The state started new work this week to prevent toxic metals in century-old mine waste from seeping into the Upper Clark Fork River.
On a warm August morning, representatives of Montana Fish, Wildlife and Parks, the state’s Natural Resource Damage Program, and the nonprofit Clark Fork Coalition and I set out on a bright green raft for a float just south of Deer Lodge.
We’re on a scouting trip, to find where some of the most pressing work on the largest complex of Superfund sites in the country is about to begin. The decades-long cleanup of the area’s industrial past sprawls from Butte to Missoula.
Not long after we push off, the crew spots something potentially ominous: a dead sculpin, floating on the surface of the water.
Nathan Cook, fisheries biologist at FWP, says there’s no way to know what killed this particular fish. But last fall, a lot of trout turned up dead on this stretch of river. Cook floated through to assess the damage.
“We counted 32 dead fish,” Cook says. “I’m sure that was only a small fraction of actually the number of fish that were affected."
He says all that death was likely a result of a combination of factors. At the time water was low, and temperatures were high — which means stressed out fish.
But Cook suspects another ingredient was the nail in the aquatic coffin, and that’s what we came here to see.
Alex Leone, restoration specialist with the Clark Fork Coalition, spots what’s called a “slicken” through the brush on the side of the river. Slickens are wedges of the otherwise vibrant floodplain that are totally barren due to the high concentrations of heavy metals deposited there.
We eddy out and step ashore to take a look.
“When you’re on the river, and you’re floating through this reach, unless you got out you wouldn’t even know this is here,” Leone says.
The ground is bare and brown, except for a spot where it looks like someone spilled a bucket of paint all over the place. Beau Downing, the Upper Clark Fork Restoration Project Manager at the state’s Natural Resource Damage Program within the Montana Department of Justice, looks closer at the ground.
“Imagine the Statue of Liberty, that really greenish-blue oxidized copper look. And imagine if you just scraped her off and threw it onto the floodplain of the river,” Downing says. "That's really what it looks like."
He says that dried-out Statue of Liberty puddle kills a lot of things.
Huge floods over a century ago blasted through the Upper Clark Fork, and deposited mine waste here all along the floodplain. Among other contaminants, the slickens are laden with copper and zinc, which devastate marine life; and arsenic and lead, which can have major human health impacts. These metals, dried out by the summer sun, give the soil here this hue of psychedelic blue.
When storms come, a toxic slurry gurgles past eroded berms built in the 80s, and the metal-laden water flows right into the Clark Fork. These leaky slickens, all three researchers think, are the key ingredient to that fish kill last year, and also a cause of slower, but pervasive ongoing damage to the ecosystem as a whole. So this is what they’re trying to fix.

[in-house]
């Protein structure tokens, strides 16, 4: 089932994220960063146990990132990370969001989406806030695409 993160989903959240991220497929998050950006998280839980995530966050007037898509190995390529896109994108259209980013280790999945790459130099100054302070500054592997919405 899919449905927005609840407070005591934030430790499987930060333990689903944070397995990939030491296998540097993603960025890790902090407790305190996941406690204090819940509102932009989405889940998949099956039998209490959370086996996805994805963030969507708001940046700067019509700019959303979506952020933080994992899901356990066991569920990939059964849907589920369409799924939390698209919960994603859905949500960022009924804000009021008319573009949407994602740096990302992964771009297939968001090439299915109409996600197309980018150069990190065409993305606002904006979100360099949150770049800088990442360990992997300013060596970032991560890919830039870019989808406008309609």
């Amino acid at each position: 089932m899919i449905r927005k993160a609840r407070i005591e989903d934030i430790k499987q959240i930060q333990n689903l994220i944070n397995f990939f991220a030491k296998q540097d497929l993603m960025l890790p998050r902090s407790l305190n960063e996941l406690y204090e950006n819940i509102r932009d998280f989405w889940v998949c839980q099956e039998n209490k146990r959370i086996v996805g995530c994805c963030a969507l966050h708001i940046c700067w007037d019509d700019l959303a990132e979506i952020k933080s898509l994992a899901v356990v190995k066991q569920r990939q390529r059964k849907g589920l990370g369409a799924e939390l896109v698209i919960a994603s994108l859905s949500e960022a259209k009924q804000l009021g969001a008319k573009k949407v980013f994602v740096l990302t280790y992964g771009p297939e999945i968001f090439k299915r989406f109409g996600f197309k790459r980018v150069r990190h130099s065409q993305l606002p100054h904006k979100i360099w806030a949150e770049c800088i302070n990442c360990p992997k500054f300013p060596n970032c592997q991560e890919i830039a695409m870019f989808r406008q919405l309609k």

Blue flagging waves at the places the work is about to begin.
“We're gonna come in behind the berm and the contractor is going to basically dig a six-inch deep trench and pull that material back,” Downing says.
Then, they’ll put down biodegradable fabric made of coconut husk, and stake in straw bales. The new barriers will keep that sludge of toxic rainwater from running into the river, and the straw and fabric should filter most of the nasty stuff out of anything that does make it through.
“The idea is to keep these metal-laden waters from making it directly to the river,” Downing says.
We hit the river again.
This $30,000 straw-bale berm project started Monday, and is meant to be a short-term measure to stave off more fish kills and contamination from the half-dozen most high risk slickens.
“They’re gonna buy us a year and half until DEQ can actually get in here and actually remove the contaminants and remove the banks and the point bars and things,” Downing says.
He describes the timeline of all the work that’s gone on here.
A court settlement between the Atlantic Richfield Company and the State of Montana allocated about $100 million to clean up 47 miles of the Upper Clark Fork. That work officially began in 2012, and the state has completed several phases of cleanup. But the work turned out to be much larger in scope and more expensive than anyone originally thought. So there was a major pause in the efforts.
The CFC’s Alex Leone says it’s taking a lot longer than expected.
“The initial cleanup on the Upper Clark Fork was anticipated by the EPA to take 12 years. And we’re looking at 20-plus, easily now.”
As we float down the river, we pass slicken after slicken. A report published earlier this month identified 109 that pose a risk to the Clark Fork.
But as we round every bend, FWP’s Nathan Cook keeps his eyes glued to the water. Every now and then, we see a fish rise. He says fish numbers here have bottomed out the last couple years. But that’s not the whole story.
“This place is just teeming with life. There’s waterfowl, we just saw a muskrat, there’s songbirds. It’s just incredible how resilient this ecosystem can be.”